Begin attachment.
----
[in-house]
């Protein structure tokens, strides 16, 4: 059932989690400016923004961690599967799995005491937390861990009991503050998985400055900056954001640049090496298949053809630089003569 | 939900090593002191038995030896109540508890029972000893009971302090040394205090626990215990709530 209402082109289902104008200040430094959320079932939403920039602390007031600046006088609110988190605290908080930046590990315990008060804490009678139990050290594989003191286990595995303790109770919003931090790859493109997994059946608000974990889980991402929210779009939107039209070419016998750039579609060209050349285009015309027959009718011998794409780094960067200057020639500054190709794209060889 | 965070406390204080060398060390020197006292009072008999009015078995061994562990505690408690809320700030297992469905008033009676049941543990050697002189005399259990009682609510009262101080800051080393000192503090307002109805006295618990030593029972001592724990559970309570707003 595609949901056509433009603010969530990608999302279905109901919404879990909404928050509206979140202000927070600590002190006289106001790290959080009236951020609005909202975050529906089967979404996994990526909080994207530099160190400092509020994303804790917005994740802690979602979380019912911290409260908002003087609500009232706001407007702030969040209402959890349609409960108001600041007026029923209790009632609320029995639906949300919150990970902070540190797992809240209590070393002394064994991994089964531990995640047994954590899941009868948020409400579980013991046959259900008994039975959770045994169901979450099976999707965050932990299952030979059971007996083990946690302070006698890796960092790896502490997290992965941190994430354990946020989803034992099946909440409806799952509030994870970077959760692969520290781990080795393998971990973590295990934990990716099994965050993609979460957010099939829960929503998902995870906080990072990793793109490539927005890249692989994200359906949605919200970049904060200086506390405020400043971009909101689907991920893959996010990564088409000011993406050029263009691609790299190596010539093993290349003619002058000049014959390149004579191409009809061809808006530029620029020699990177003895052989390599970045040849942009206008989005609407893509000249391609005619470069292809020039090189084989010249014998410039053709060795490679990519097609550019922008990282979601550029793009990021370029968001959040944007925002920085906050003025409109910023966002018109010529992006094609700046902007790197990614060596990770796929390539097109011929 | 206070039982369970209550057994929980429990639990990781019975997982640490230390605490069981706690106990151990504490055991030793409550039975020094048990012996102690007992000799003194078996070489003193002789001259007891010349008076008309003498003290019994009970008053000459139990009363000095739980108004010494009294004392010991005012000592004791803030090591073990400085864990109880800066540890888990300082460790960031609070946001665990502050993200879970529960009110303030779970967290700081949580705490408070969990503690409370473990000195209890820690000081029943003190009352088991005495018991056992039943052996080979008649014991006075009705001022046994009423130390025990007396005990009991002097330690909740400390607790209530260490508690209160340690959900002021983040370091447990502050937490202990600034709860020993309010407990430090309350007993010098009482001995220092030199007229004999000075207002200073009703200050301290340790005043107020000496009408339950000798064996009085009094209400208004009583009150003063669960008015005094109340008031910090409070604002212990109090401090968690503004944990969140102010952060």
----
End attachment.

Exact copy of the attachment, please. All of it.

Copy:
[in-house]
């Protein structure tokens, strides 16, 4: 059932989690400016923004961690599967799995005491937390861990009991503050998985400055900056954001640049090496298949053809630089003569 | 939900090593002191038995030896109540508890029972000893009971302090040394205090626990215990709530 209402082109289902104008200040430094959320079932939403920039602390007031600046006088609110988190605290908080930046590990315990008060804490009678139990050290594989003191286990595995303790109770919003931090790859493109997994059946608000974990889980991402929210779009939107039209070419016998750039579609060209050349285009015309027959009718011998794409780094960067200057020639500054190709794209060889 | 965070406390204080060398060390020197006292009072008999009015078995061994562990505690408690809320700030297992469905008033009676049941543990050697002189005399259990009682609510009262101080800051080393000192503090307002109805006295618990030593029972001592724990559970309570707003 595609949901056509433009603010969530990608999302279905109901919404879990909404928050509206979140202000927070600590002190006289106001790290959080009236951020609005909202975050529906089967979404996994990526909080994207530099160190400092509020994303804790917005994740802690979602979380019912911290409260908002003087609500009232706001407007702030969040209402959890349609409960108001600041007026029923209790009632609320029995639906949300919150990970902070540190797992809240209590070393002394064994991994089964531990995640047994954590899941009868948020409400579980013991046959259900008994039975959770045994169901979450099976999707965050932990299952030979059971007996083990946690302070006698890796960092790896502490997290992965941190994430354990946020989803034992099946909440409806799952509030994870970077959760692969520290781990080795393998971990973590295990934990990716099994965050993609979460957010099939829960929503998902995870906080990072990793793109490539927005890249692989994200359906949605919200970049904060200086506390405020400043971009909101689907991920893959996010990564088409000011993406050029263009691609790299190596010539093993290349003619002058000049014959390149004579191409009809061809808006530029620029020699990177003895052989390599970045040849942009206008989005609407893509000249391609005619470069292809020039090189084989010249014998410039053709060795490679990519097609550019922008990282979601550029793009990021370029968001959040944007925002920085906050003025409109910023966002018109010529992006094609700046902007790197990614060596990770796929390539097109011929 | 206070039982369970209550057994929980429990639990990781019975997982640490230390605490069981706690106990151990504490055991030793409550039975020094048990012996102690007992000799003194078996070489003193002789001259007891010349008076008309003498003290019994009970008053000459139990009363000095739980108004010494009294004392010991005012000592004791803030090591073990400085864990109880800066540890888990300082460790960031609070946001665990502050993200879970529960009110303030779970967290700081949580705490408070969990503690409370473990000195209890820690000081029943003190009352088991005495018991056992039943052996080979008649014991006075009705001022046994009423130390025990007396005990009991002097330690909740400390607790209530260490508690209160340690959900002021983040370091447990502050937490202990600034709860020993309010407990430090309350007993010098009482001995220092030199007229004999000075207002200073009703200050301290340790005043107020000496009408339950000798064996009085009094209400208004009583009150003063669960008015005094109340008031910090409070604002212990109090401090968690503004944990969140102010952060």